The critically-acclaimed Korean thriller series Squid Game has captured the hearts of many. Here’s why you need to watch it, right now!
If you haven’t seen this 9-episode survival series yet, then let me tell you that Squid Game is now the most successful Korean series on Netflix. In fact, it’s the biggest show on the streaming platform—dethroning Bridgerton and becoming number 1 in over 90 countries.
This surprising smash hit came from nowhere to grip us, bring us to the edge of our comfort zones, and make us question everything we believe in about how far we’d go to survive. Plus, it’s super binge-able and addictive—I finished it in just two days after trying so hard to resist watching it.
If you have seen it, then chances are, you will never feel the same when you hear Johan Strauss’ Blue Danube ever again. In fact, the brilliant use of classical music to signal the beginning of the games is enough to give to PTSD after having finished this series.
From Childhood Game to Survival Challenge
Squid Game is essentially a game show where the childhood games you used to play turn deadly. Six rounds, that is, of childhood games—elevated to a level of extreme survival, where life and death are the stakes, making you think about the human limits of morality.
The show centers around Seoul’s most desperate souls—in the very depths of debt and at the end of their lifeline. Then comes an opportunity to participate in a game that allows you to win money in the billions… instantly! The catch, though, is that you play with your life and the lives of others on the line.
As the game goes on, the only way to win is to be the lone survivor among hundreds of players, who are all eliminated through death, whether caused by the game masters or the players themselves. Overall, it’s like The Truman Show mixed with Hunger Games, where everything happens on a secluded Korean island. And yes, there is no escape—it’s either you win or you die.
Compelling Character Backstories
The show is also rich in human drama, where each of the character’s backstories is set up to make you care about them and root for them. These stories all center around the characters’ love of family, losing them because of their own failures, and wanting nothing more than a chance at redemption.
Then, as they enter the game, their stories are pitted against each other—making you, as an audience, decide which story you value most, and which character you hope will survive. What’s more, there are character arcs that are completely noble, some entirely evil, and most, very flawed—therefore, very human—making you examine your own values, while watching Squid Game.
It even makes you ask the question: If I were a player in Squid Game, how far will I go to survive?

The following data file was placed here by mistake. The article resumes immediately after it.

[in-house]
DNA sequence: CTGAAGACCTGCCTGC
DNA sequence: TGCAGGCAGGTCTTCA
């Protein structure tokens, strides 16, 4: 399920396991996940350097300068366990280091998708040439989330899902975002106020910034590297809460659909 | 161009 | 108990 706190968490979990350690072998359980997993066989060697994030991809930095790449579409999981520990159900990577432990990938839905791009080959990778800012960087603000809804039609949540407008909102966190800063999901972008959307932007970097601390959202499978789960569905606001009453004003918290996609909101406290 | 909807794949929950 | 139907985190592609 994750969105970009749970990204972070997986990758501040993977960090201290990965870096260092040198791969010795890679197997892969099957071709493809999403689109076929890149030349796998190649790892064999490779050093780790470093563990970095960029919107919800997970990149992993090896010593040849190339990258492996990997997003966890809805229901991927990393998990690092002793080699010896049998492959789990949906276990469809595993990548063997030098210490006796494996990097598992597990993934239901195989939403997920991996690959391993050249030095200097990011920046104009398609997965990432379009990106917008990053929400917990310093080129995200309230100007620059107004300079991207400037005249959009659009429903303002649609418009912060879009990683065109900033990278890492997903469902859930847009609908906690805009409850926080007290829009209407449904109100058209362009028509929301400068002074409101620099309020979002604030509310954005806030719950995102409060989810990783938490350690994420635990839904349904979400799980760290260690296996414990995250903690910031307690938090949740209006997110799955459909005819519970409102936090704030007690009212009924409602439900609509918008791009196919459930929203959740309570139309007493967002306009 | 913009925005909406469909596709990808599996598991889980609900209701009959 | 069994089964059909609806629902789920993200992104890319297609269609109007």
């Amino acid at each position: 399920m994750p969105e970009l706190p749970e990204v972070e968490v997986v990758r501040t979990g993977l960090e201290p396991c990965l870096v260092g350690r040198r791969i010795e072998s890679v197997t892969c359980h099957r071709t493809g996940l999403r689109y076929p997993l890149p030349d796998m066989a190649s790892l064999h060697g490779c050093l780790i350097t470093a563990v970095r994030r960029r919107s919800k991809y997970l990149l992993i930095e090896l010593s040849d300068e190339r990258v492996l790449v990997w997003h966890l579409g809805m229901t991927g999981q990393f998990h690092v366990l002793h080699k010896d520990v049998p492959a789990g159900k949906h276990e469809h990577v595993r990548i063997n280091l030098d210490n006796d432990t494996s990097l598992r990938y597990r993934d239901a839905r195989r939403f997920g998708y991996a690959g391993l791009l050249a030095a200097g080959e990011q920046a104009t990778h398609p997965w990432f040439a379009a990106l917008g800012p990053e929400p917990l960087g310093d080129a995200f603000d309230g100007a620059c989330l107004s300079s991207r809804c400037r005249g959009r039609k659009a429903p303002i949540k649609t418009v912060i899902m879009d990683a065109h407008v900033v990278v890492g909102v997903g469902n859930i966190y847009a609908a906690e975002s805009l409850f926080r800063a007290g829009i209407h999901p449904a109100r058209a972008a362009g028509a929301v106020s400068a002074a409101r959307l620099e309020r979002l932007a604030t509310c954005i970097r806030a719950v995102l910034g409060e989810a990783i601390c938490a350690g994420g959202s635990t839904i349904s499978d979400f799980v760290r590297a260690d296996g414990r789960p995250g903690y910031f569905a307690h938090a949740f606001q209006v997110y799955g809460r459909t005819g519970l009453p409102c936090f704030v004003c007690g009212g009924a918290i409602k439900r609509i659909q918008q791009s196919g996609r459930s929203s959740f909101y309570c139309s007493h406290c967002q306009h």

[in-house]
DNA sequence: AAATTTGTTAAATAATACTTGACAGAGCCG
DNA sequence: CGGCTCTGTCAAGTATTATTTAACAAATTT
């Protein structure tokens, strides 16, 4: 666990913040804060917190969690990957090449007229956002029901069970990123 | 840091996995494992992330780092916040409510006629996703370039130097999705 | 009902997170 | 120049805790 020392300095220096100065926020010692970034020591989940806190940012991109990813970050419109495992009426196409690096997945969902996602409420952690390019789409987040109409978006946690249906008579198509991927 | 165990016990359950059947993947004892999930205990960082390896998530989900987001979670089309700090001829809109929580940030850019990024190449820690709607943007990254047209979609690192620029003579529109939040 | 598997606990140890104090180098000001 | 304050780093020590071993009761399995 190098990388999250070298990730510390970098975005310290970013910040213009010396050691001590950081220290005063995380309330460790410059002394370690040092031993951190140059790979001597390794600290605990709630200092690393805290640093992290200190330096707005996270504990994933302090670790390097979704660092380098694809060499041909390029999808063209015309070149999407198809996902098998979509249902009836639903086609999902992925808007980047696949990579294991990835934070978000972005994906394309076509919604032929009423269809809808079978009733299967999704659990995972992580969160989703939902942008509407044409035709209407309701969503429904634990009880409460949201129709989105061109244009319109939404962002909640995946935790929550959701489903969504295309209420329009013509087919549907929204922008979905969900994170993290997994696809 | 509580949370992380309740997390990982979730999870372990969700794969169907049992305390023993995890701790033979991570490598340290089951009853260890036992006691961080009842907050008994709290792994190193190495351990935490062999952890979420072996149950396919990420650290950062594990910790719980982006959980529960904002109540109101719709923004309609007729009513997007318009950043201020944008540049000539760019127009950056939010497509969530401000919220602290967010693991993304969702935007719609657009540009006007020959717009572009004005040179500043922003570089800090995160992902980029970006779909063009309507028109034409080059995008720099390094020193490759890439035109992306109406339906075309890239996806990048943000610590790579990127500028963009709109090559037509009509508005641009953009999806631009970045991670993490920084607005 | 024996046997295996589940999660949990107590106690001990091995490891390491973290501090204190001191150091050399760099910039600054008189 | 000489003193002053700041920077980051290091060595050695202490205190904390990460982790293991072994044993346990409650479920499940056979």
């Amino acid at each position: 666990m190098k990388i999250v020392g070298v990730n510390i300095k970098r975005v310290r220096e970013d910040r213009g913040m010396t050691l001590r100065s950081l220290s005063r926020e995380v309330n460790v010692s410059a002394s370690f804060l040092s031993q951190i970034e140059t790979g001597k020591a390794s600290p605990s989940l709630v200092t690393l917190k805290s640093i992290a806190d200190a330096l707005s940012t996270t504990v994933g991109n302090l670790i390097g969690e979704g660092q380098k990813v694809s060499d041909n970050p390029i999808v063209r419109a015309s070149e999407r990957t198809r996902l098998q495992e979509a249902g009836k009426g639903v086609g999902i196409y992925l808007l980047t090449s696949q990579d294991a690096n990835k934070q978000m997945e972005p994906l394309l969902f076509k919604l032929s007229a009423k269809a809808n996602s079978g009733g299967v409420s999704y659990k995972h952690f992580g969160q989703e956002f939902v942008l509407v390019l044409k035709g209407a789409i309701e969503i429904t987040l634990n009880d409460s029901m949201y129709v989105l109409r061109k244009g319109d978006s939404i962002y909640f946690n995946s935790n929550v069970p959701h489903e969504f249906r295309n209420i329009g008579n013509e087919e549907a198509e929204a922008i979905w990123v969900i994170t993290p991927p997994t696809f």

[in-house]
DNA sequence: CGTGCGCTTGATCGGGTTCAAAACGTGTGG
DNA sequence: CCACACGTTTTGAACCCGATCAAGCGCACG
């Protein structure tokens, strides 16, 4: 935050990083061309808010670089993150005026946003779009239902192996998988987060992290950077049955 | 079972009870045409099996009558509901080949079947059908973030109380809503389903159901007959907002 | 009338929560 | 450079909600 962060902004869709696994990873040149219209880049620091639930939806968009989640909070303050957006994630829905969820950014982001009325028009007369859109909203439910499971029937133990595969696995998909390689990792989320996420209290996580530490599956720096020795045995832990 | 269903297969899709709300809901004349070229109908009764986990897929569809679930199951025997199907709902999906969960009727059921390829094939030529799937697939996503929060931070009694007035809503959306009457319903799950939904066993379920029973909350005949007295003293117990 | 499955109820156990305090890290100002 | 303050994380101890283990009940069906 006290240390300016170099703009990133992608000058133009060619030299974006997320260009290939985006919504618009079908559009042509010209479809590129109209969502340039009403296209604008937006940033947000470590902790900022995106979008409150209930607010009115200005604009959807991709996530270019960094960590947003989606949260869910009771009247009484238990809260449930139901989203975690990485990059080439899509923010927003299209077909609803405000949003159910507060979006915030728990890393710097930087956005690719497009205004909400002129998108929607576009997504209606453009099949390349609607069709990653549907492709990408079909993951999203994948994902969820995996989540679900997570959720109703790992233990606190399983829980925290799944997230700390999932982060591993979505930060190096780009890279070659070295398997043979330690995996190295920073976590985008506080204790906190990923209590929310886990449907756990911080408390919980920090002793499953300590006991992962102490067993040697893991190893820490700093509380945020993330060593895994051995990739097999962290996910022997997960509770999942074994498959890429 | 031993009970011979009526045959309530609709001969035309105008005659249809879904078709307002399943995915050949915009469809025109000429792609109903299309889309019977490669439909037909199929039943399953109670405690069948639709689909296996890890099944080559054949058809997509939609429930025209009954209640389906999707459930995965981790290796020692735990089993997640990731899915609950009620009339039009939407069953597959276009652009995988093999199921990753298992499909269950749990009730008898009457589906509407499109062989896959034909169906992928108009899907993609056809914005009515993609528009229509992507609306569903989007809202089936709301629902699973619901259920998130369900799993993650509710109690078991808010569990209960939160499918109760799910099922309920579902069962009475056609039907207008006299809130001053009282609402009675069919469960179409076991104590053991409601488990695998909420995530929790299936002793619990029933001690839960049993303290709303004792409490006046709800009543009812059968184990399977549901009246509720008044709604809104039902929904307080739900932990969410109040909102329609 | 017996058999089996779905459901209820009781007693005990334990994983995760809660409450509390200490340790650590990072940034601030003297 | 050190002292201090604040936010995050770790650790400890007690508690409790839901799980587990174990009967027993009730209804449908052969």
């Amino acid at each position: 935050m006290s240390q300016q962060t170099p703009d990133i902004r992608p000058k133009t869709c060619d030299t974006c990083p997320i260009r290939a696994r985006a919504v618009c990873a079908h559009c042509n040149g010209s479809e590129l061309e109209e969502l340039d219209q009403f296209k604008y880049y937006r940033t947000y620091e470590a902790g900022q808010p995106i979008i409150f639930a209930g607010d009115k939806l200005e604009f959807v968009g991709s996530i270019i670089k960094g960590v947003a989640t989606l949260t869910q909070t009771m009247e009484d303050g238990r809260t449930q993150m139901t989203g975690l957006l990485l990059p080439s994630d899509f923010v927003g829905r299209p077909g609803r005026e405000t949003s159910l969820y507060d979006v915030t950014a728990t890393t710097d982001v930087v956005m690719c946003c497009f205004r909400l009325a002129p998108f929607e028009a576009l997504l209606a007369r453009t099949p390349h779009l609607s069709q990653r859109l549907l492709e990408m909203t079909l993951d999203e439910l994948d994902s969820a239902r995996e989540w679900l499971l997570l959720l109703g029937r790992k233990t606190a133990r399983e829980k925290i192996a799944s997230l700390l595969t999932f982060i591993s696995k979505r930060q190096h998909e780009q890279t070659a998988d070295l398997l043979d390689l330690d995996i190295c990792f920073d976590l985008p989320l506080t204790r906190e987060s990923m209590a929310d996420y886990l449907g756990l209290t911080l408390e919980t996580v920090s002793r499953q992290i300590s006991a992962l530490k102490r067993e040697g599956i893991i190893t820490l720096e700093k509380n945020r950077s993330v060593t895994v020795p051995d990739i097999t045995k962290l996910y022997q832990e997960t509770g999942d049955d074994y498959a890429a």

Will I betray a stranger to save my own life?
Will I cheat if it means I get to live?
Do I see my life as more valuable than others?
Will I kill my childhood friend in order to survive?
What, really, is the value of human life? Is all the money in the world worth the life of even just one person?
Artful Storytelling and Cinematic Genius
Koreans have not only mastered the art of storytelling and conquered the world with their cinematic genius, but they’ve made the narrative a deeply provocative art form by creating layers upon layers of thought, emotion, and insight.
All their characters are well-drawn out, even if it is an ensemble cast. Their actors are excellent in portraying these colorful characters, making them the most effective vessels of the story. What’s more, their production value exceeds even that of the highest Hollywood studios. They do not scrimp on anything—story or setting.
The entertainment value is always extreme because they offer new content you would never think of—like children’s games turning deadly and flawed characters being heroes in the end. They know how to manipulate our emotions by creating characters we relate to and building monsters out of humans that when they die, we are either deeply affected or satisfied to the gut.
Squid Game: My Overall Takeaway
Never have I ever felt more satisfied seeing the death of an evil character as he fell through the glass than in this series, nor have I ever felt more sympathy and love to see the two main characters sacrifice their lives for each other—that is human drama down to the core, wrapped in a total package of pure edge-of-your-seat-thriller.
And as much as classical music sets the tone for each of the six deadly children’s games, it ends with a Western tune—a duel, pretty much like how Tarantino does it, making it a constantly evolving narrative experience.
These are the reasons why I think that Squid Game is the success that it is. Because at the end of it, with all the deaths happening around us all over the world (in the past 18 months) that may be desensitized us, here comes a show that reminds us that we still have empathy, even for the people that society has deemed the most hopeless.
And that is the gift of this show—it makes us feel that all of us, as humans—removed from every privilege in life—are at our very core, equal and alike in dignity.
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